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Mass Timber Supporting Groundbreaking Architectural Design: Wisdome Stockholm

Mass Timber Supporting Groundbreaking Architectural Design: Wisdome Stockholm

By Luke Carothers

Located in Stockholm, the Wisdome is a groundbreaking structure that pushes the boundaries of wooden architectural design.  The project transformed a 1,325 square meter space within the courtyard at Sweden’s National Museum of Science & Technology to serve as a center for lifelong learning and civic engagement.  The space represents a new scientific experiential arena–encompassing a wooden architectural design to create a massive arch-shaped room.

The concept for the Wisdome began in 2019 with a design for a free form timber grid structure constructed of five crossing layers with a maximum length of 47-meters.  According to Jessika Szyber, Business Development Manager for Stora Enso, this unique wooden structural design necessitated the use of innovative construction methods such as bending and twisting laminated veneer lumber beams.  Szyber and Stora Enso have been involved in the project since its inception–providing lumber materials and working closely with the design and construction of the structure.  The wood used in the LVL (laminated veneer lumber) and CLT (cross-laminated timber) for the structural elements was sourced from sustainably managed, certified forests in Sweden and Finland, storing a total of 1,178-tonnes of carbon dioxide.

Wisdom Stockholm’s groundbreaking design features a checkerboard-construction roof composed of 25 layers of 31-mm thick beams, which utilizes 20-km of precision-shaped  LVL beams.  These beams were precisely assembled on-site, achieving a remarkable margin of error of less than 1-mm.   To create the “double curved” lumber beams that would support the structure, Stora Enso’s team first produced a flat material using spruce lumber, which was then twisted to create the necessary freeform shape.  These unique wooden beams are held in place by specialized wooden dowels and screws to create the structure’s shell.  Szyber points out that, while similar structures exist made of steel or glue laminate, the decision to use LVL makes it the first-of-its-kind. The structure’s dome is composed of 277 unique triangles made from CLT produced at Stora Enso’s Gruvon site in Sweden.

Szyber notes the particular challenges of creating a structure that hasn’t been made before, pointing out that the team had to rely on “innovative approaches from design to fabrication to assembly.  Adding an additional challenge to the project, the bending and twisting of the LVL timber structural beams was done on-site.  With timber materials being bent on site, the teams had to not only ensure the beams retained their structural integrity but also that the precut holes lined up after the material changed shape.  To overcome this challenge, the teams working on the project turned to technology–specifically parametric planning and 3D mapping to support the roof’s construction.  These tools were particularly useful in creating accurate digital representations of the ongoing work, which, according to Szyber, proved crucial in ensuring the successful assembly of the structure’s grid shell.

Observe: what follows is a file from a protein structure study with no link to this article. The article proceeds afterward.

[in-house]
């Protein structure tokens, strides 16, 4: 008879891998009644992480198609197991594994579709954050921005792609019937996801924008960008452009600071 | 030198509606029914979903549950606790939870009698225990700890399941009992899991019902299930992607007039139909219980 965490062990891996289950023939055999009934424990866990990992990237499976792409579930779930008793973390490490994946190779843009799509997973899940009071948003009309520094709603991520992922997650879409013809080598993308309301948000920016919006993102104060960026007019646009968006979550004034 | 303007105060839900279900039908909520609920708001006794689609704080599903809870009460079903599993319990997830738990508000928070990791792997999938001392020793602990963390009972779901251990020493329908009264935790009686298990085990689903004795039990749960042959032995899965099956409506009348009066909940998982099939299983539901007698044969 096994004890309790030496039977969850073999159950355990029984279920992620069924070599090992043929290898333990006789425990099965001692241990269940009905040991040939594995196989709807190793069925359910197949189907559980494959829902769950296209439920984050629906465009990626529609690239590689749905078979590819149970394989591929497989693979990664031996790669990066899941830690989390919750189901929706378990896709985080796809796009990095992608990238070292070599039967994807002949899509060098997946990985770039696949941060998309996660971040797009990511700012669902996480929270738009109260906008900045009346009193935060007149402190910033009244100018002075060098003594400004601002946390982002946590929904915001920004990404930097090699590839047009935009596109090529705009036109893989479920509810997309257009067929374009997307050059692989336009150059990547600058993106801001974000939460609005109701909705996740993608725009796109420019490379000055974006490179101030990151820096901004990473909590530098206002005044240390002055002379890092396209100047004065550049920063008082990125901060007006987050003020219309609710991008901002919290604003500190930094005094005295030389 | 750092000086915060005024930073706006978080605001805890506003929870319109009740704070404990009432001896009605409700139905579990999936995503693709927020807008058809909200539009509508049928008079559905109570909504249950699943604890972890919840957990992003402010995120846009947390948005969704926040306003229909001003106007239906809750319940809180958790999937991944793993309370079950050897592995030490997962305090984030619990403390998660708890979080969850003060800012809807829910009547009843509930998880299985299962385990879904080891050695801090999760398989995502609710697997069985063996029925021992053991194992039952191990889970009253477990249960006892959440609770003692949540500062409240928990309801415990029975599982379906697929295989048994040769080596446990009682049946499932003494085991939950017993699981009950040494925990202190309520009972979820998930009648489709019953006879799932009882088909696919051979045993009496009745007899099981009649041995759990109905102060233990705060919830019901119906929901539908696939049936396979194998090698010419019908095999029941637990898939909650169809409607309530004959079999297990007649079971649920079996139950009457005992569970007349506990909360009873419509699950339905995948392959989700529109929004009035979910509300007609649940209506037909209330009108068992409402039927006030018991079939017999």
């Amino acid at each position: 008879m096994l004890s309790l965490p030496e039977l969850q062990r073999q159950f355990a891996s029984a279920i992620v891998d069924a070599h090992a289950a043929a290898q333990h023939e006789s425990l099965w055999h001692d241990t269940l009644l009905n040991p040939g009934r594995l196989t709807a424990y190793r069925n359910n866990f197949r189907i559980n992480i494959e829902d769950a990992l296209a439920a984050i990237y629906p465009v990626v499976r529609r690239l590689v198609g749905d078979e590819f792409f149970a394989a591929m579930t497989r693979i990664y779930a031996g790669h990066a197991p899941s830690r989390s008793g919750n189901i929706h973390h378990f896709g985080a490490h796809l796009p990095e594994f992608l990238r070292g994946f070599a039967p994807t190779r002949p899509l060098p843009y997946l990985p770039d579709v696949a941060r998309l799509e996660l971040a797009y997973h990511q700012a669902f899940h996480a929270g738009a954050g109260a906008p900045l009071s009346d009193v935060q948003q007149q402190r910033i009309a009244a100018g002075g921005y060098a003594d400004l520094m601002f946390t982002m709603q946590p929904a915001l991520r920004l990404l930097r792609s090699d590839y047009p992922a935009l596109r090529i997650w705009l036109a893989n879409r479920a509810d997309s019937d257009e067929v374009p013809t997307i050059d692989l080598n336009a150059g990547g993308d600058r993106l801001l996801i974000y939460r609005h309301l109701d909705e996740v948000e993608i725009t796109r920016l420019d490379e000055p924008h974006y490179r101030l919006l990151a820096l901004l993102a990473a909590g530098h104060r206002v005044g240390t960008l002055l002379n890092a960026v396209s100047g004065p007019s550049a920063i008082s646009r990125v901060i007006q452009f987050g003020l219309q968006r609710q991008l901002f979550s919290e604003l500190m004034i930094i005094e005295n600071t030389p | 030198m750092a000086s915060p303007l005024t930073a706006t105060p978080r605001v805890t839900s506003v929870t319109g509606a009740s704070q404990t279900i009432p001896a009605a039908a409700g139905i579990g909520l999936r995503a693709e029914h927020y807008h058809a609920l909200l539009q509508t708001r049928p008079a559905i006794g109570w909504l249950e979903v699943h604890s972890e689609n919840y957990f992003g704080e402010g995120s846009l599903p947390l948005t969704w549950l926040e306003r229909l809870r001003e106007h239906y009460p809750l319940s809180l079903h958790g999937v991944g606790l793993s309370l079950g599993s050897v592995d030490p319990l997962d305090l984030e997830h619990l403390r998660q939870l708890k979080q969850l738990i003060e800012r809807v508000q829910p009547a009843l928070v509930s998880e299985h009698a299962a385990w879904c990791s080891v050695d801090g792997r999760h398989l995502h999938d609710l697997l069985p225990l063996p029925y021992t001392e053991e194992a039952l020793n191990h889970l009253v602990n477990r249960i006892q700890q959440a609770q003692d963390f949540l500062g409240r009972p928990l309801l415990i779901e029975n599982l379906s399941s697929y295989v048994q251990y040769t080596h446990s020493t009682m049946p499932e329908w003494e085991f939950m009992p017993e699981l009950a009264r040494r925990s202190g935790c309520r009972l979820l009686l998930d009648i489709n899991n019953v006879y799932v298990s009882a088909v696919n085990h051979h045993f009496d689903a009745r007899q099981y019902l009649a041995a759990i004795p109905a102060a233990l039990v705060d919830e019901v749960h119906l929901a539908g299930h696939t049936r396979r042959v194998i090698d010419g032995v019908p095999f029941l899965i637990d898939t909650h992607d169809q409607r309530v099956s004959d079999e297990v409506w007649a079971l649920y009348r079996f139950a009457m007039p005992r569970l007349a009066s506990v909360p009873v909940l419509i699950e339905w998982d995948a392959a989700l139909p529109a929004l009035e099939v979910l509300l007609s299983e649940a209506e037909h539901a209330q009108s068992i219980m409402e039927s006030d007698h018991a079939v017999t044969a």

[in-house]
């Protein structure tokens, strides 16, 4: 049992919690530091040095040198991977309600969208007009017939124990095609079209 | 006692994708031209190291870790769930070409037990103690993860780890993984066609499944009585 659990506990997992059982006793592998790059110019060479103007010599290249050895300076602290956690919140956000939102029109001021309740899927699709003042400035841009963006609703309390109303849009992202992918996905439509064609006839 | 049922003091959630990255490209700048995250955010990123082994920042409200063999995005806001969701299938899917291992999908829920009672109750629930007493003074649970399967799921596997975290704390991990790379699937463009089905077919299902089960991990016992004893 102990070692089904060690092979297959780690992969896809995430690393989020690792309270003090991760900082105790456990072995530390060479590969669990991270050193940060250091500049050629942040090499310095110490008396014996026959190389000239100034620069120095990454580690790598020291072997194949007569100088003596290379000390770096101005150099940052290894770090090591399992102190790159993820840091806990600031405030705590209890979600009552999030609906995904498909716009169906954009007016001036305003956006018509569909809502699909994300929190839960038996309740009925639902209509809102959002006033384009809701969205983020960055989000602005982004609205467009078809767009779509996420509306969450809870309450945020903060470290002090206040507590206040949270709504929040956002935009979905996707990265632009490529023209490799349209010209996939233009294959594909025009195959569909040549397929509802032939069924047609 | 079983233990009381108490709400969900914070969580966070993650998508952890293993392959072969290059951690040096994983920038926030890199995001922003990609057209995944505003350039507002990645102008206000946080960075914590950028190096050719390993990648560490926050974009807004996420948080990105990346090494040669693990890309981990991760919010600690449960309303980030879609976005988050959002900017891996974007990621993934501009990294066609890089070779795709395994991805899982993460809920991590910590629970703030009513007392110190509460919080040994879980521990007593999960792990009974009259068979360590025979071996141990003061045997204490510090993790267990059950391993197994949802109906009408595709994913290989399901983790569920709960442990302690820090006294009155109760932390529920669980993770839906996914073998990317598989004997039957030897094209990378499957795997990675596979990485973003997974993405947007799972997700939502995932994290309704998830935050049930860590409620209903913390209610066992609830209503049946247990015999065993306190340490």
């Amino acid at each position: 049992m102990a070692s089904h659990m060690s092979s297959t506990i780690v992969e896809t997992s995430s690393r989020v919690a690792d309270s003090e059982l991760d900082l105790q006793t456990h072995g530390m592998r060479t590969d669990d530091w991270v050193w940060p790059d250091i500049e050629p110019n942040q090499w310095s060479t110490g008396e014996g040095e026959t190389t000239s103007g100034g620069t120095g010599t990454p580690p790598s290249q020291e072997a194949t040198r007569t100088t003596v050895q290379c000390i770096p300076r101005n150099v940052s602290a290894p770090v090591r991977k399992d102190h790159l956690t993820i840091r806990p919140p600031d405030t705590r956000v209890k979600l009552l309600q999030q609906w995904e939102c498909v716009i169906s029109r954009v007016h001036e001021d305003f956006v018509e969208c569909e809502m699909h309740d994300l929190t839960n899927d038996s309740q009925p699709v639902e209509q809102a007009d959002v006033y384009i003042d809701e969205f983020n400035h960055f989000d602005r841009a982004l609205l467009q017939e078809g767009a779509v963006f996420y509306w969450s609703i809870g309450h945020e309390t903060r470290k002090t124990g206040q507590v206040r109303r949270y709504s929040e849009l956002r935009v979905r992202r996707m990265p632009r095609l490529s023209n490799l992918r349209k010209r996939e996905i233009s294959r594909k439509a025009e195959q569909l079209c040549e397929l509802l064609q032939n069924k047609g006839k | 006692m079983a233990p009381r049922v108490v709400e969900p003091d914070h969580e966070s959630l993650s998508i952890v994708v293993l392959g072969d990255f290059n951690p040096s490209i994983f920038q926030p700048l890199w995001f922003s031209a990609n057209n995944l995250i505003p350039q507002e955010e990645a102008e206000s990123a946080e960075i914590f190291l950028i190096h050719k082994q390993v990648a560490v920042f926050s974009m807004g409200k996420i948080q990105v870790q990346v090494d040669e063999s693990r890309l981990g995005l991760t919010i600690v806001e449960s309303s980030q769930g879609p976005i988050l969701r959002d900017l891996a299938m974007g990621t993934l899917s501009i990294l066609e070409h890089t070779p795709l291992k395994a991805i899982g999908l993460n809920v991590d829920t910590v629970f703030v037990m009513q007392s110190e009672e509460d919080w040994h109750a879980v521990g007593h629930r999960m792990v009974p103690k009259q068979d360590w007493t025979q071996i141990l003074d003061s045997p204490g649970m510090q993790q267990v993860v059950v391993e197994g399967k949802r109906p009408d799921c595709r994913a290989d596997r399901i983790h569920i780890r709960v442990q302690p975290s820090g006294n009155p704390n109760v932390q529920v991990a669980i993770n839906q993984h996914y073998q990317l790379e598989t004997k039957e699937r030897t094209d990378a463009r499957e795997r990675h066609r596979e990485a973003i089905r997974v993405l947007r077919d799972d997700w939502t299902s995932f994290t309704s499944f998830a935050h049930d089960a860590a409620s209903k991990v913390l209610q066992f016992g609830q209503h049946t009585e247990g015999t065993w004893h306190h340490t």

To successfully construct the Wisdome’s structure, the final parametric model had almost 11,000 components.  The 24 pillars surrounding the Wisdome’s structure are made from a hybrid material of steel and LVL.  Szyber says that early considerations were to use concrete for the pillars, but the team opted to test a new design which didn’t exist at the time.  The team designed large re-glued LVL pillars reinforced by steel components.

The innovative use of mass timber products to construct the Wisdome represents a step towards sustainability in both material and efficiency.  Sustainability sourced mass timber materials–like those sourced from Sweden and Finland for this project–represent a renewable option over materials like concrete or steel.  Additionally, Szyber points out that the efficiency with which mass timber projects are constructed represents another crucial step in moving towards a more sustainable industry.  Even relatively complex projects, such as the Wisdome, can be constructed efficiently due to fabrication and on-site assembly.  This efficient, quick assembly process reduces waste and energy consumption by, among other things, reducing a project’s overall timeline.  

For the Wisdome project, the total construction time was one year and ten months.  Of this time, the installation of the dome’s superstructure, which contained more than 300 separate pieces, took only four weeks.  Furthermore, the time to construct the surrounding pillars and the grid shell roof was around 13 weeks.  Szyber points out that mass timber projects, if planned well, often have shorter project times and this improves the return of investment (ROI). Furthermore, for the Wisdome, the delivery of mass timber materials as flat panels resulted in having to use fewer trucks to transport materials to the site while also producing almost no material waste.  By handling materials in the factory beforehand, less energy was required to dry them on-site and all this adds on the sustainable aspect in the project.

Wisdome Stockholm officially opened to the public in December of 2023.  Inside the unique architectural structure and deeper within the dome, museum visitors are completely surrounded by 3D projections–sourced from six laser projectors in 8K resolution.  This stunning blend of immersive technology and daring architectural design allows visitors to explore open worlds.